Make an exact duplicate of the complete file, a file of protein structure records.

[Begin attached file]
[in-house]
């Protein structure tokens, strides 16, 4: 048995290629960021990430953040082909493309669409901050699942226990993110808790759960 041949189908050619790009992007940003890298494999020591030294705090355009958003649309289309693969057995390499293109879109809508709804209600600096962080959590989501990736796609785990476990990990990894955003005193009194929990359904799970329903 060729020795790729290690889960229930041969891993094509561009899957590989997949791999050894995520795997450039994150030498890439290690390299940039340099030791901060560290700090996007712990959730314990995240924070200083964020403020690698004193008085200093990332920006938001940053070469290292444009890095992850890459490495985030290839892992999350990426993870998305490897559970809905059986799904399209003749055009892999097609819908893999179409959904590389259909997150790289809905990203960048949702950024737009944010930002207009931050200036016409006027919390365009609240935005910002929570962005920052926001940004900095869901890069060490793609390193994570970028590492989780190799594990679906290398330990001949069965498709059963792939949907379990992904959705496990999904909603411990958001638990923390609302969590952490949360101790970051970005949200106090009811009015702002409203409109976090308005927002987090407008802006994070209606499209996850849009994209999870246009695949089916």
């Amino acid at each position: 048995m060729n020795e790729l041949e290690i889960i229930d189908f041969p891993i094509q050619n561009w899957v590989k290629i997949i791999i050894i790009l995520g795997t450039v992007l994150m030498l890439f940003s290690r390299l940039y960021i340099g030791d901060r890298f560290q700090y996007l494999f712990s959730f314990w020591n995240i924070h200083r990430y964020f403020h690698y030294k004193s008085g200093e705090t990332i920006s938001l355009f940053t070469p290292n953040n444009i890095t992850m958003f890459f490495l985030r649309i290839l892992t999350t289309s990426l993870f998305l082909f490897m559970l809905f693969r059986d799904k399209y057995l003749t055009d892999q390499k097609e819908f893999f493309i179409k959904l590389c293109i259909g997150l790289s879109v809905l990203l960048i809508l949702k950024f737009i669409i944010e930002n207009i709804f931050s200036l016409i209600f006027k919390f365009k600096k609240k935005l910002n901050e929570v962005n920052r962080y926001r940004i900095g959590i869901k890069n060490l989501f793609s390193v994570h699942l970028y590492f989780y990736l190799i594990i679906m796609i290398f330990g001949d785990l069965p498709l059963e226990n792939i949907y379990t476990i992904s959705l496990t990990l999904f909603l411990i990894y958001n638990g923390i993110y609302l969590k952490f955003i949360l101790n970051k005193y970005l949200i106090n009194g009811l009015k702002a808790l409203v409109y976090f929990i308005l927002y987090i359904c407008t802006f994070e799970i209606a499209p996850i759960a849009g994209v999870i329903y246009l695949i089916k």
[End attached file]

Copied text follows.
[in-house]
């Protein structure tokens, strides 16, 4: 048995290629960021990430953040082909493309669409901050699942226990993110808790759960 041949189908050619790009992007940003890298494999020591030294705090355009958003649309289309693969057995390499293109879109809508709804209600600096962080959590989501990736796609785990476990990990990894955003005193009194929990359904799970329903 060729020795790729290690889960229930041969891993094509561009899957590989997949791999050894995520795997450039994150030498890439290690390299940039340099030791901060560290700090996007712990959730314990995240924070200083964020403020690698004193008085200093990332920006938001940053070469290292444009890095992850890459490495985030290839892992999350990426993870998305490897559970809905059986799904399209003749055009892999097609819908893999179409959904590389259909997150790289809905990203960048949702950024737009944010930002207009931050200036016409006027919390365009609240935005910002929570962005920052926001940004900095869901890069060490793609390193994570970028590492989780190799594990679906290398330990001949069965498709059963792939949907379990992904959705496990999904909603411990958001638990923390609302969590952490949360101790970051970005949200106090009811009015702002409203409109976090308005927002987090407008802006994070209606499209996850849009994209999870246009695949089916």
């Amino acid at each position: 048995m060729n020795e790729l041949e290690i889960i229930d189908f041969p891993i094509q050619n561009w899957v590989k290629i997949i791999i050894i790009l995520g795997t450039v992007l994150m030498l890439f940003s290690r390299l940039y960021i340099g030791d901060r890298f560290q700090y996007l494999f712990s959730f314990w020591n995240i924070h200083r990430y964020f403020h690698y030294k004193s008085g200093e705090t990332i920006s938001l355009f940053t070469p290292n953040n444009i890095t992850m958003f890459f490495l985030r649309i290839l892992t999350t289309s990426l993870f998305l082909f490897m559970l809905f693969r059986d799904k399209y057995l003749t055009d892999q390499k097609e819908f893999f493309i179409k959904l590389c293109i259909g997150l790289s879109v809905l990203l960048i809508l949702k950024f737009i669409i944010e930002n207009i709804f931050s200036l016409i209600f006027k919390f365009k600096k609240k935005l910002n901050e929570v962005n920052r962080y926001r940004i900095g959590i869901k890069n060490l989501f793609s390193v994570h699942l970028y590492f989780y990736l190799i594990i679906m796609i290398f330990g001949d785990l069965p498709l059963e226990n792939i949907y379990t476990i992904s959705l496990t990990l999904f909603l411990i990894y958001n638990g923390i993110y609302l969590k952490f955003i949360l101790n970051k005193y970005l949200i106090n009194g009811l009015k702002a808790l409203v409109y976090f929990i308005l927002y987090i359904c407008t802006f994070e799970i209606a499209p996850i759960a849009g994209v999870i329903y246009l695949i089916k």